By Geoff McGimpsey
Happy new year! So 2011 has arrived… bringing with it a fully blown water crisis, a VAT rise and the death of Gerry Rafferty. January truly is the most miserable of all months.
Despite Laurence MacKenzie’s departure, the catastrophe of NI Water is threatening to engulf the devolved Executive. The principle that a Minister cannot be removed irrespective of performance or public opinion is a source of ire among bloggers.
Jeff Peel’s Dairy is emblematic of a growing view that “… the buck should stop at the Minister. The Executive, and an unquestioning Assembly, are more responsible for under-investment in Northern Ireland’s water infrastructure than the body required to deliver such investment.”
Perhaps Conor Murphy has been foolish, but Rodney McCune’s blog feels that the system which permits foolishness needs to be recast.
“We don’t need to have second rate public services run by a second rate Executive,” he blogged. “We have capable and able alternatives and it is high time we get them in there and get them running things. Conor Murphy may be a fool, but he isn’t the only one.”
Similarly, while some blame the individual, A Tangled Web blames the state. According to David Vance: “This utility needs fundamental change and massive investment and it seems to me that only a change of ownership away from the State and into private hands will suffice.”
East Belfast Diary agrees the present system with Go-Cos needs to be reviewed. “The Minister is blaming NI Water senior management and says he has no cause to resign. Senior managers are blaming the weather and under-investment… This incident should provoke a debate about accountability in Government Owned Companies.”
But at least one twitterer bravely ponders whether the defenestration of Laurence MacKenzie doesn’t represent some cruel and unusual punishment. According to @CB_PRandPA: “I think we might have a new understanding of being ‘water-boarded’. Surely NIW CEO has rights under a UN convention?”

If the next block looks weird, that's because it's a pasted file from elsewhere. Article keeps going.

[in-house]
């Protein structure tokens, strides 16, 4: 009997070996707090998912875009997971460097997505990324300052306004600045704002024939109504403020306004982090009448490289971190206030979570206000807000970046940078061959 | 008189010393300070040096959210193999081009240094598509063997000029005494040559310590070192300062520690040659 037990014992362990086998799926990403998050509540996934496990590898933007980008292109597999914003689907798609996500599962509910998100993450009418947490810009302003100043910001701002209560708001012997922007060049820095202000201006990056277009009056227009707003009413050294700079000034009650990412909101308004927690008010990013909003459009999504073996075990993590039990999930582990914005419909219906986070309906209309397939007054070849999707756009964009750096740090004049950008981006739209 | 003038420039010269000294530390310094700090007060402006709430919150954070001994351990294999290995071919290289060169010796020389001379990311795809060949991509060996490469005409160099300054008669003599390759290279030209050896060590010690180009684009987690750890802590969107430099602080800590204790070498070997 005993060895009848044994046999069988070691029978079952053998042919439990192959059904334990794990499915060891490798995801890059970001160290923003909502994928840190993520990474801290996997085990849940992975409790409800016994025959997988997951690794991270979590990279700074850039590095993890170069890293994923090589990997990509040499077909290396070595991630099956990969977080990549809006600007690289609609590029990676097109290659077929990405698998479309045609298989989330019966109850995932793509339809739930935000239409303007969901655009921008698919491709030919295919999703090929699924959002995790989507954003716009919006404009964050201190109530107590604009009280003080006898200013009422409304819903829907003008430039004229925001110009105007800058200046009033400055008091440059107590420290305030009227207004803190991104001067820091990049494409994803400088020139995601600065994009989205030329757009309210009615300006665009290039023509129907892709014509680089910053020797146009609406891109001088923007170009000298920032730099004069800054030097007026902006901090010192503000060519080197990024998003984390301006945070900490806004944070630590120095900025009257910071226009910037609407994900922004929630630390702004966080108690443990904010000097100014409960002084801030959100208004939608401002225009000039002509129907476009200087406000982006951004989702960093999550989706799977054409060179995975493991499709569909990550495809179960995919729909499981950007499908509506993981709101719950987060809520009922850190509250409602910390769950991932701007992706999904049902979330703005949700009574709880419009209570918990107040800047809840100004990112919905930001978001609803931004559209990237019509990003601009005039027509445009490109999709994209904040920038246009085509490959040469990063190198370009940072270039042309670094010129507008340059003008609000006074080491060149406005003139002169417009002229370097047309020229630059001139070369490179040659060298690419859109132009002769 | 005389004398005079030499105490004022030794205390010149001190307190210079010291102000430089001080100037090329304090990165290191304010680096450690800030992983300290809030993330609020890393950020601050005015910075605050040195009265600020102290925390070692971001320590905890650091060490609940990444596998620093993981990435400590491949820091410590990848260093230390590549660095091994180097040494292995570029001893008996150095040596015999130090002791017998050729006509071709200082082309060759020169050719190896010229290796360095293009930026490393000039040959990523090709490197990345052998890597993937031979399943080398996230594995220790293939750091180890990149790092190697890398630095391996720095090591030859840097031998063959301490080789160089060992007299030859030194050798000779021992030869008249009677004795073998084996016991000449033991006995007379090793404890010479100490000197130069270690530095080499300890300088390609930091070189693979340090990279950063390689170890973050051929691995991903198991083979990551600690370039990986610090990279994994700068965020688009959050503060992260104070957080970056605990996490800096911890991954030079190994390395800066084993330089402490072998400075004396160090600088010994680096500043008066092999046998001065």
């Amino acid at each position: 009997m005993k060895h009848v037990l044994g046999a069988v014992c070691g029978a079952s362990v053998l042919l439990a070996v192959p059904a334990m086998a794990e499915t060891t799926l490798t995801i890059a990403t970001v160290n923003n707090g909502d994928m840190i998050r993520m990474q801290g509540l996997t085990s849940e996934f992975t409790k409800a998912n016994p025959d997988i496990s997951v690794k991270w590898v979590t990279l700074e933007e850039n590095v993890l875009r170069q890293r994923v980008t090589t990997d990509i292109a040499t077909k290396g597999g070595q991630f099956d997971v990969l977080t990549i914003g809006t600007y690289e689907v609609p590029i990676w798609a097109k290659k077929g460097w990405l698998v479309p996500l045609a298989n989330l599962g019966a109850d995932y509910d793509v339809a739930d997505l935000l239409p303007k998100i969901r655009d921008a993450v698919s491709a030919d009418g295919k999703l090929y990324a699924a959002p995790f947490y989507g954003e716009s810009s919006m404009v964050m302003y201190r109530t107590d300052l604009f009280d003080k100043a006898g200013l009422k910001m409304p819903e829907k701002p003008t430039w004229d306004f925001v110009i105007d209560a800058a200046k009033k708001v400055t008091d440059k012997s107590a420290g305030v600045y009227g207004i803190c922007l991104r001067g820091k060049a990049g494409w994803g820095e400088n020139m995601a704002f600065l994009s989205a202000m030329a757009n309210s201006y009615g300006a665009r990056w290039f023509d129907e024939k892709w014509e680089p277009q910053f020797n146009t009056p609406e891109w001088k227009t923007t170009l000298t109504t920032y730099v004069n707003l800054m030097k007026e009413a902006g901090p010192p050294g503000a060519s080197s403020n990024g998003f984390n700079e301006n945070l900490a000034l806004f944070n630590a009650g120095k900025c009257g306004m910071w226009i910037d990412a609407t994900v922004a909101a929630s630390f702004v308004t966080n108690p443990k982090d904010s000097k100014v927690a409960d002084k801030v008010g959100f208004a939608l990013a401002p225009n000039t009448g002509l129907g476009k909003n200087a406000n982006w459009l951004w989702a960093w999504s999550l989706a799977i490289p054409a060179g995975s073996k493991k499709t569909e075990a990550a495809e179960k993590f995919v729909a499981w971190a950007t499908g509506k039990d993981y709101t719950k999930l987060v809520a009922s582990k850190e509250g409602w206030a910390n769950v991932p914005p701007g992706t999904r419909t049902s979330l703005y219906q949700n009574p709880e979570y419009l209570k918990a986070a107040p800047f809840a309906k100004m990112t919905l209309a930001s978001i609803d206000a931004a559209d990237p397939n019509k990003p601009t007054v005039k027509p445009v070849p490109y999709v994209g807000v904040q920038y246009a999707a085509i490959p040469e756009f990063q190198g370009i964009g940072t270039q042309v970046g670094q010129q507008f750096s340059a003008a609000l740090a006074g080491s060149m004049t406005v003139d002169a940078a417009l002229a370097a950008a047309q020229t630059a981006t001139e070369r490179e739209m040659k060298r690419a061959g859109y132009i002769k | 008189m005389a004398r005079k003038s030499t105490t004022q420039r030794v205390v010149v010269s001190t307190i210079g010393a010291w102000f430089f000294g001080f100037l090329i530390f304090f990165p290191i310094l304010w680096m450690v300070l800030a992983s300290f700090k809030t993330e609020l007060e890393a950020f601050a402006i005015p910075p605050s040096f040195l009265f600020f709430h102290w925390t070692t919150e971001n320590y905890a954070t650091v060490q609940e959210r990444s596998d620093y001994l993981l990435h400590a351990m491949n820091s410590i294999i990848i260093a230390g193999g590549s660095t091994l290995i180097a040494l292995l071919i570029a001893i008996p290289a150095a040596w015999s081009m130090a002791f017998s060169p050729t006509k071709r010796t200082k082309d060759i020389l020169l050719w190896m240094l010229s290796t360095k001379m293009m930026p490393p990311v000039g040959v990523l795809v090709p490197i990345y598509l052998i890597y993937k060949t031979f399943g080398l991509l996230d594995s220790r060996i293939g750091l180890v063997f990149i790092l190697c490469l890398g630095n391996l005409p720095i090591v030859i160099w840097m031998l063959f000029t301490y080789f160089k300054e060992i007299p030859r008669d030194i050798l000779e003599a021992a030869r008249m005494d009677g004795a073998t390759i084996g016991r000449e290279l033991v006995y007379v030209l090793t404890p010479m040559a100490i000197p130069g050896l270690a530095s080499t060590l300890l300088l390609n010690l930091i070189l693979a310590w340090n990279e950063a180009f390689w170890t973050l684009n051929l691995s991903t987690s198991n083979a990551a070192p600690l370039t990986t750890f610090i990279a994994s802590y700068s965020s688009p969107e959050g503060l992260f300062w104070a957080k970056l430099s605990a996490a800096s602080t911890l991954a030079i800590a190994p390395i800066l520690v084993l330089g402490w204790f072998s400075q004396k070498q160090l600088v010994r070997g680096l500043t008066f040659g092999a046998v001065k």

But while being deprived of water during Christmas amounted to a terrible situation for the many, it represented a tremendous opportunity for the few. According to Eye on the Hill: “Let’s face it, Christmas is a pretty slow time on newsdesks and call-in shows; as they struggle to fill schedules – so the water crisis came along as a blessing for sober-voiced presenters and shrieking call-in hosts.
“And politicians – who otherwise would have been starved of the oxygen of hyped publicity – were quick to jump into the fray. To summarise – NI Water was the bête noire of choice.”
But it’s not all about poor practice this January. Ian Parsley’s blog pays tribute to those who have helped to transform Northern Ireland’s road safety figures.
“We can now legitimately use our experience to teach others some positive lessons. However, the main message is that having worked so hard to deliver one of the safest road systems in the world, we must continue the good work to keep it that way.”
Elsewhere, Alan in Belfast notes the immediate effect of the VAT rise in the canteen – 5p on a cup of tea. Outrage! But there’s some understanding for shop owners.
He added: “I think cafe owners have a difficult time. They have had to deal with rising purchase costs of their own due to inflation, and also now this VAT rise… So, although I don’t like price increases myself, there is so much going on in the economy that I can understand it happening.”
And finally, @eamonnmallie kicks off 2011 with this invocation to press officers everywhere.
“What is it in the breeding of many press officers that they want to make life impossible for journalists? Why not learn? We don’t go away.”
So the message is clear press officers – stop deflecting and stop breeding. You’ve been told.